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  1. I liked Wendell Berry’s poem, “The Peace of Wild Things.”

When despair for the world grows in me
and I wake in the night at the least sound
in fear of what my life and my children’s lives may be,
I go and lie down where the wood drake
rests in his beauty on the water, and the great heron feeds.
I come into the peace of wild things
who do not tax their lives with forethought
of grief. I come into the presence of still water.
And I feel above me the day-blind stars
waiting with their light. For a time
I rest in the grace of the world, and am free.

2. I liked the following quote from Hans Boersma’s book Scripture as Real Presence: Sacramental Exegesis in the Early Church. 

The way we think about the relationship between God and the world is immediately tied up with the way we read Scripture. This is something easily lost sight of, yet of crucial significance. I suspect we often treat biblical interpretation as a relatively value-free endeavor, as something we’re equipped to do once we’ve acquired both the proper tools (biblical languages, an understanding of how grammar and syntax work, the ability to navigate concordances and computer programs, etc.) and a solid understanding of the right method (establishing the original text and translating it, determining authorship and original audience, studying historical and cultural context, figuring out the literary genre of the passage, and looking for themes and applicability). Such an approach, even when it does recognize the interpreter’s dependence upon the Spirit’s guidance, treats the process of interpretation as patterned on the hard sciences. In other words, the assumption is that the way to read the Bible is by following certain exegetical rules, which in turn are not affected by the way we think of how God and the world relate to each other. Metaphysics, on this assumption, doesn’t affect interpretation (5–6).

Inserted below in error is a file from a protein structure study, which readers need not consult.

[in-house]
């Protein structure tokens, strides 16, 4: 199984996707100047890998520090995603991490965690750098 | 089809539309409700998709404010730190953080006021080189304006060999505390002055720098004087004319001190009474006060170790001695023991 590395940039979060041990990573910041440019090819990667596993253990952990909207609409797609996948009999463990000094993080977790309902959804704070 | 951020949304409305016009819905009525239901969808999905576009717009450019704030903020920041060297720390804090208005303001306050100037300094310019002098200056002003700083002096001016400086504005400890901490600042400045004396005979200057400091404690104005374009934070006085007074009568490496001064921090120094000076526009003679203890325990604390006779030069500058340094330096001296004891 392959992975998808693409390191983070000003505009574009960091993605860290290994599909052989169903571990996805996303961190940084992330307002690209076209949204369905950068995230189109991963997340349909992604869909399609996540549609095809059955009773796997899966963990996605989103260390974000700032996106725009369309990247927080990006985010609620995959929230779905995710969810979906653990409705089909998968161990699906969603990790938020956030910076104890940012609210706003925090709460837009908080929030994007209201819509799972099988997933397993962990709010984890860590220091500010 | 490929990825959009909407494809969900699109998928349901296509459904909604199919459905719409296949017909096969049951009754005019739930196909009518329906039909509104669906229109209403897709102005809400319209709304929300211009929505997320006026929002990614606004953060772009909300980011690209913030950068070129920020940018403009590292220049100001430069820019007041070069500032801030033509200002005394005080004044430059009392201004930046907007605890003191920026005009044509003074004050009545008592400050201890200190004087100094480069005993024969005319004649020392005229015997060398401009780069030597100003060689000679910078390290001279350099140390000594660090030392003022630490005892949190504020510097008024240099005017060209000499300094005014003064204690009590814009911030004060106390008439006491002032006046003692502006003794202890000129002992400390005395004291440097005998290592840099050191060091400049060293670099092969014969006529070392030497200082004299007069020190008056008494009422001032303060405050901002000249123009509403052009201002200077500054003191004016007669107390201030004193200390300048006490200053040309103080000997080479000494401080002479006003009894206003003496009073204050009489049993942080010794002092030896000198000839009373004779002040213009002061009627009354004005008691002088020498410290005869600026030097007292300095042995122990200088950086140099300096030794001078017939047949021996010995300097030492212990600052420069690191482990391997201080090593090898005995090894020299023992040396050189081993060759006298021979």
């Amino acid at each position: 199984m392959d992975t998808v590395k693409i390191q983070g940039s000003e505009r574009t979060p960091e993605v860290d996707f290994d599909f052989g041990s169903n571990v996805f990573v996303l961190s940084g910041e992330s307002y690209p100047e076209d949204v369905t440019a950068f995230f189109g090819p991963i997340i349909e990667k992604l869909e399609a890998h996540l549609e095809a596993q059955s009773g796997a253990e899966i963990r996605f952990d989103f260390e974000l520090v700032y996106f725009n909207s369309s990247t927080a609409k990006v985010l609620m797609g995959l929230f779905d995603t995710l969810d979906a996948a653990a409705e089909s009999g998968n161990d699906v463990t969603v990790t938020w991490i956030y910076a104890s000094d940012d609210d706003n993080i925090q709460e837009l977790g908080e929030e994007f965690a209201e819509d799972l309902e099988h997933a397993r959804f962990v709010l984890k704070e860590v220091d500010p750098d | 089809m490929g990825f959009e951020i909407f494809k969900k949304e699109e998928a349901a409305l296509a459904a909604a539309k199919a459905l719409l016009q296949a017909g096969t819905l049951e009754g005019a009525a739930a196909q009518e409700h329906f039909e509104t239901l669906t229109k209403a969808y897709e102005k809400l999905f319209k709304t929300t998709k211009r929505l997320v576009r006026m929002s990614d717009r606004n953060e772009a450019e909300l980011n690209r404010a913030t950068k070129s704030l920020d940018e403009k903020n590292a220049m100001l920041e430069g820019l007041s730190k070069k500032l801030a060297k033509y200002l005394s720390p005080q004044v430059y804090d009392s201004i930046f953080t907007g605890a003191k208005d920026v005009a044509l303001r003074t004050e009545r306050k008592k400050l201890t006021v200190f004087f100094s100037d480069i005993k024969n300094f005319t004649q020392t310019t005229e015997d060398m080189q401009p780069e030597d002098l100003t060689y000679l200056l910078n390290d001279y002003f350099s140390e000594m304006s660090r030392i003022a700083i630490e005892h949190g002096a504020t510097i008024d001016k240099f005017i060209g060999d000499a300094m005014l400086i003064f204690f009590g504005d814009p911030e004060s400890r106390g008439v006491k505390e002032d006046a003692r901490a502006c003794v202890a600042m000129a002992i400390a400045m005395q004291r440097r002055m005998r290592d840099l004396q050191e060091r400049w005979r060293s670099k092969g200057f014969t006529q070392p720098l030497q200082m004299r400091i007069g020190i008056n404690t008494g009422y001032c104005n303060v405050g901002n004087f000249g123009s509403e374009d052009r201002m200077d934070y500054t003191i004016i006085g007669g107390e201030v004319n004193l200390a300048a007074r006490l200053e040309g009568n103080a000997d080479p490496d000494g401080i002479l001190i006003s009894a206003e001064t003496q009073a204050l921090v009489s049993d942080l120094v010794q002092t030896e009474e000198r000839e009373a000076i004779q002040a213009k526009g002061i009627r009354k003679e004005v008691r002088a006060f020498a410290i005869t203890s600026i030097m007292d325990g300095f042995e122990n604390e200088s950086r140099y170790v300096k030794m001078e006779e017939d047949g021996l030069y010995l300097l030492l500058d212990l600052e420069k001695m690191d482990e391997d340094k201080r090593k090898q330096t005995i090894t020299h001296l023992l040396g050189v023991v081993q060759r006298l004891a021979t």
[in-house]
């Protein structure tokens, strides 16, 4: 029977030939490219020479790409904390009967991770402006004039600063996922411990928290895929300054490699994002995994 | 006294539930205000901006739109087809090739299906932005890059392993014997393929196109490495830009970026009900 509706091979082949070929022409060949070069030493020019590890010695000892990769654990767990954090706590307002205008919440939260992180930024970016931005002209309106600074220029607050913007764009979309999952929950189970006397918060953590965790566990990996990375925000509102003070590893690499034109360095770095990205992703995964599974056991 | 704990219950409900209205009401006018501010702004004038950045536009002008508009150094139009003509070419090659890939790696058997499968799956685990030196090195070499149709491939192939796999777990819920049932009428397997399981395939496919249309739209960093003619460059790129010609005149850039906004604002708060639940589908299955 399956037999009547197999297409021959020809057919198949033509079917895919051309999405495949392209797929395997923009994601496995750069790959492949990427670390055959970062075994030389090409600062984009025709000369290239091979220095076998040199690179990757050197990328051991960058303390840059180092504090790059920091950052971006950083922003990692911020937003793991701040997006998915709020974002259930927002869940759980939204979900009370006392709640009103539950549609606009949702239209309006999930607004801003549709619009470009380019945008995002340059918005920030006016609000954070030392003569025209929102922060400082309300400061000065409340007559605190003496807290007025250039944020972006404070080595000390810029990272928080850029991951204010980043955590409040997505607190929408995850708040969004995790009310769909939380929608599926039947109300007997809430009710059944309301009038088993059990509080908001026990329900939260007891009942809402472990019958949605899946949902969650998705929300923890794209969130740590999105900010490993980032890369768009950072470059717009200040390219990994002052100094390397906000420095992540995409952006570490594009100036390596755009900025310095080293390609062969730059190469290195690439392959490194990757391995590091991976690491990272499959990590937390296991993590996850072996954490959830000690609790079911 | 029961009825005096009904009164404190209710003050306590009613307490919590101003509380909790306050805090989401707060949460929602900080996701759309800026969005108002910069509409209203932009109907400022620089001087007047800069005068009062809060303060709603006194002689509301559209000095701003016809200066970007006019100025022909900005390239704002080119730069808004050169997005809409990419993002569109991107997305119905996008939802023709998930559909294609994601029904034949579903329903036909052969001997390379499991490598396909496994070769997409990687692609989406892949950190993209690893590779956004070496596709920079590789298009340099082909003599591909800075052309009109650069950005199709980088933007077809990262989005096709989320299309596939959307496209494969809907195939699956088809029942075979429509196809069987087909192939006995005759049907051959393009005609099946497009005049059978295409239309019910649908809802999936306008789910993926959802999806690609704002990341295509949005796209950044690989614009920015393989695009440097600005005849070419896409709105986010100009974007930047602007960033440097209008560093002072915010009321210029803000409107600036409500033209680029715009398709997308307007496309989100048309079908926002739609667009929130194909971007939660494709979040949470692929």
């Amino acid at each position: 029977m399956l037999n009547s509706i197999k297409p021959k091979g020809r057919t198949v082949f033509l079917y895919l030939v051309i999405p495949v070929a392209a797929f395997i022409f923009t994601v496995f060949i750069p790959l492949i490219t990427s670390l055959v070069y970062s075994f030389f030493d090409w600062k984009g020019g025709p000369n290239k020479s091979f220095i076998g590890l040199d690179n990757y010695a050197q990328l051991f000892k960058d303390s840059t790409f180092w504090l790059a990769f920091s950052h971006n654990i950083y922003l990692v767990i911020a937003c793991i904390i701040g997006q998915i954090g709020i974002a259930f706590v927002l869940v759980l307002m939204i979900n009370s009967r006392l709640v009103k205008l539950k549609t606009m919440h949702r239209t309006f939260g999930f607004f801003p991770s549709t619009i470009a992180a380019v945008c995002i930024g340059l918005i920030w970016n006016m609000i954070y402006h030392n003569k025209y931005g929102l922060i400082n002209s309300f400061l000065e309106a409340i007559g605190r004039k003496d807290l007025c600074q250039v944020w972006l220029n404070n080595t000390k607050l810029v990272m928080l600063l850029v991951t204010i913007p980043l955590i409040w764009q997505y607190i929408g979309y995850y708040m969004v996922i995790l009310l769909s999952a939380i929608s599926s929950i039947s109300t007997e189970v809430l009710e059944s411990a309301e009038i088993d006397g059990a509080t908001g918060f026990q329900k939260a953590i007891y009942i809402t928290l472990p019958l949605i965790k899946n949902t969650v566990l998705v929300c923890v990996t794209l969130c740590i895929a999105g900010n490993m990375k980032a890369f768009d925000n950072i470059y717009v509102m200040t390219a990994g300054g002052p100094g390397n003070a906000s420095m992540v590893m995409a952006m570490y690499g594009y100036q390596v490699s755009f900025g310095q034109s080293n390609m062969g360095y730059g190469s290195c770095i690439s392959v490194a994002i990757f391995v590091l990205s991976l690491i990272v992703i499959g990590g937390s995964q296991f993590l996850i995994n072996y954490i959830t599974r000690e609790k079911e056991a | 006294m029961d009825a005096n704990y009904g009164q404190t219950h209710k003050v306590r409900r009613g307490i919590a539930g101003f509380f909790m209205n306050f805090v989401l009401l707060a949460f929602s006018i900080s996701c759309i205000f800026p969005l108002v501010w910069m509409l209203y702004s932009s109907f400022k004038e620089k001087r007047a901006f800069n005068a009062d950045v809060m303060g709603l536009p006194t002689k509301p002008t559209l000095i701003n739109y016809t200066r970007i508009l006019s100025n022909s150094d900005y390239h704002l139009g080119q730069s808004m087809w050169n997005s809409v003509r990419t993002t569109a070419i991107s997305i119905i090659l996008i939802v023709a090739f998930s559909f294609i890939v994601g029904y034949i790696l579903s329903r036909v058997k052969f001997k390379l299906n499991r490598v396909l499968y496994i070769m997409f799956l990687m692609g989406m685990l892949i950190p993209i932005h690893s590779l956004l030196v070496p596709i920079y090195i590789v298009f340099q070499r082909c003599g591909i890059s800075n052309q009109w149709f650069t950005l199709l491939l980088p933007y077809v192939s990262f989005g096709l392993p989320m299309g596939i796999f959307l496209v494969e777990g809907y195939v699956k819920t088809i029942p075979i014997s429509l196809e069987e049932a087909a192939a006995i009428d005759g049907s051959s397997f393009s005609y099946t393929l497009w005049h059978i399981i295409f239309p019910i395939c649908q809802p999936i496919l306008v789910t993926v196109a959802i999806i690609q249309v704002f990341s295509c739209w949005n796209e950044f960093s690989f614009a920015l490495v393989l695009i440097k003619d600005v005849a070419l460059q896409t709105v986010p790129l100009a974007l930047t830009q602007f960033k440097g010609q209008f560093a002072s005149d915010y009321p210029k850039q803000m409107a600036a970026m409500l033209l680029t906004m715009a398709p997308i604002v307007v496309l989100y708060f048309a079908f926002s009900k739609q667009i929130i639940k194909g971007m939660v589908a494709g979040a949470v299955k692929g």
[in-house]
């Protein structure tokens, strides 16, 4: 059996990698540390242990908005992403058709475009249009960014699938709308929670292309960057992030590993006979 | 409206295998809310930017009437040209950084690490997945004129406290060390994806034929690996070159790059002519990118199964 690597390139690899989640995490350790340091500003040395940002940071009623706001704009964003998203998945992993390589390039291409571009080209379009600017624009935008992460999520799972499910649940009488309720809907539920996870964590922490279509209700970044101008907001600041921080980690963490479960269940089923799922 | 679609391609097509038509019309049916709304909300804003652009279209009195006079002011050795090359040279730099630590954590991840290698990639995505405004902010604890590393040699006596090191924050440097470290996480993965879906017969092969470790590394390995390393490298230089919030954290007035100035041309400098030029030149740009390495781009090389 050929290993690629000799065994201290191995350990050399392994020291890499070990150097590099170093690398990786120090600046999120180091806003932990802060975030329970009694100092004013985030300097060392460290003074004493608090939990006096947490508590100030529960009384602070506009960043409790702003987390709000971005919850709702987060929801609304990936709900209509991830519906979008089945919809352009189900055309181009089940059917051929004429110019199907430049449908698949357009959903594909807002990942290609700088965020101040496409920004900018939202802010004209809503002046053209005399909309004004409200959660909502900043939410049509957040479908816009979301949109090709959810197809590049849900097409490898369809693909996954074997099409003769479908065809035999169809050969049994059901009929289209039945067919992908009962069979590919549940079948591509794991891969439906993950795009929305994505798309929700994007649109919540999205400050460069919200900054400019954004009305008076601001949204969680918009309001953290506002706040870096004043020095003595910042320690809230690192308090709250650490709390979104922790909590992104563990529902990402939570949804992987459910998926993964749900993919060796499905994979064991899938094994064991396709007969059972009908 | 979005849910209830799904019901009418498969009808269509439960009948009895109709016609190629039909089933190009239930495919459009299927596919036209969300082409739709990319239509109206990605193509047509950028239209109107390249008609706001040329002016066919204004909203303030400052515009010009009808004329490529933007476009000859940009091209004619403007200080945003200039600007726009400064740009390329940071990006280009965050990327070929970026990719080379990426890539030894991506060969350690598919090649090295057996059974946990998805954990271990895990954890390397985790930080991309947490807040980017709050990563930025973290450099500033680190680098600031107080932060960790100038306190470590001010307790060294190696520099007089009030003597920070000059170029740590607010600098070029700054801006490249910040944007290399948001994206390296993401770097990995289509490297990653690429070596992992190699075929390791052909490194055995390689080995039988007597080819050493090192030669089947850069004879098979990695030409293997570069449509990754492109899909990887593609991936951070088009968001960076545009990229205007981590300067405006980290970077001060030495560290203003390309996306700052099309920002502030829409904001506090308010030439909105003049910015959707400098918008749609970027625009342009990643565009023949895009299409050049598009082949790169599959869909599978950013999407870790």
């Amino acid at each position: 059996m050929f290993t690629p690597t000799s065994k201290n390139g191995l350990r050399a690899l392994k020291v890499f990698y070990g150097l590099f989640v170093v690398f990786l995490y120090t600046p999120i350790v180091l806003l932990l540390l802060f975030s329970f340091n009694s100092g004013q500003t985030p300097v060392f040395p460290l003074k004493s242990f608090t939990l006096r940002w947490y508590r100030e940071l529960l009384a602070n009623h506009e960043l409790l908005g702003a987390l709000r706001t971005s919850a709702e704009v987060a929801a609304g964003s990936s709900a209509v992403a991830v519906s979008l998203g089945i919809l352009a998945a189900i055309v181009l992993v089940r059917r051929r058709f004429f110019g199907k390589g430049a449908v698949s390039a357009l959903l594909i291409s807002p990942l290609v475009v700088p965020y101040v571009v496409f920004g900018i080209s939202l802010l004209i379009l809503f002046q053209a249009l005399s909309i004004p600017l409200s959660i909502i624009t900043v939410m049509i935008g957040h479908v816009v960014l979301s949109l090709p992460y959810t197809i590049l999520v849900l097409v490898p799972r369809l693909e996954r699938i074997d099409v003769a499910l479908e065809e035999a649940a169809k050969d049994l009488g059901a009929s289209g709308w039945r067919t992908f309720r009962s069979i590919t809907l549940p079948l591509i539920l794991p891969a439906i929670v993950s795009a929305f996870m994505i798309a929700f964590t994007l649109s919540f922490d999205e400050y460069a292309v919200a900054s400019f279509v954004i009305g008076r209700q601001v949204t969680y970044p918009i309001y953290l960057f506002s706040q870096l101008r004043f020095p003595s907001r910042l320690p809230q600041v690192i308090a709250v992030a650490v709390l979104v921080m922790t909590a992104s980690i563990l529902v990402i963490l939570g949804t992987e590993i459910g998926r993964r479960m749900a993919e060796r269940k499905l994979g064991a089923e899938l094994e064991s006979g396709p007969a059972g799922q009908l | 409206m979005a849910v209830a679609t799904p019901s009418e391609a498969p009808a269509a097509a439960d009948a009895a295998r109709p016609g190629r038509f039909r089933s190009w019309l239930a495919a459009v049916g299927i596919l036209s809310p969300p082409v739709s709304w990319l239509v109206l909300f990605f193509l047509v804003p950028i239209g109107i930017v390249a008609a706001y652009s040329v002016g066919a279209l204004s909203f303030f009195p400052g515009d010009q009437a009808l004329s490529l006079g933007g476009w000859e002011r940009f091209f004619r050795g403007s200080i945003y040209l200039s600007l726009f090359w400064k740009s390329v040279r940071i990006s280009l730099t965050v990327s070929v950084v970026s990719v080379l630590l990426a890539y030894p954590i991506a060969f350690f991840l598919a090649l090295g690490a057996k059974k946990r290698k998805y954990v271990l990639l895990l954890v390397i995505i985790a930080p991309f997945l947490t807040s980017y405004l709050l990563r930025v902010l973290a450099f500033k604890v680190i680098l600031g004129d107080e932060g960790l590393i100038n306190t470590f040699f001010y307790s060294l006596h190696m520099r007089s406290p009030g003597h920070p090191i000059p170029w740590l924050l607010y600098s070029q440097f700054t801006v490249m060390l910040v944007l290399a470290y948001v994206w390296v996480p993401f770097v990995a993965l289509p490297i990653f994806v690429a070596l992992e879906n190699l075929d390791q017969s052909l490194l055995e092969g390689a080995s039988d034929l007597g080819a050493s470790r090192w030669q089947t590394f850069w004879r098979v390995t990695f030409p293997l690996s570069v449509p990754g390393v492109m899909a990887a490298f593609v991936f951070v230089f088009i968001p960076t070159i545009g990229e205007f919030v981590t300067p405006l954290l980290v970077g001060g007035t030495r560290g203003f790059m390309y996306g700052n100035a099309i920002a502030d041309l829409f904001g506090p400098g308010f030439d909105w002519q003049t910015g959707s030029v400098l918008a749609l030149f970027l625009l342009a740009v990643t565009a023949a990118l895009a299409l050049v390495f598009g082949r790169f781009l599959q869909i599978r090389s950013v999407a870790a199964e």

For further reading, see my article, “In Praise of Christian Dogmatics and Theological Retrieval.”

3. I liked Thomas Watson’s sermon “Parting Counsels,” in Sermons of the Great Ejection (1663; repr. Carlisle, PA: The Banner of Truth Trust, 2020). This is a collection of sermons preached by various Puritans before they were ejected from their pulpits by the Church of England.

I found Watson’s fourteenth parting counsel to his congregation quite convicting, to say the least: “Be more afraid of sin than of suffering. . . . He that will commit sin to prevent suffering, is like a man that lets his head be wounded to save his shield and helmet” (172, 173).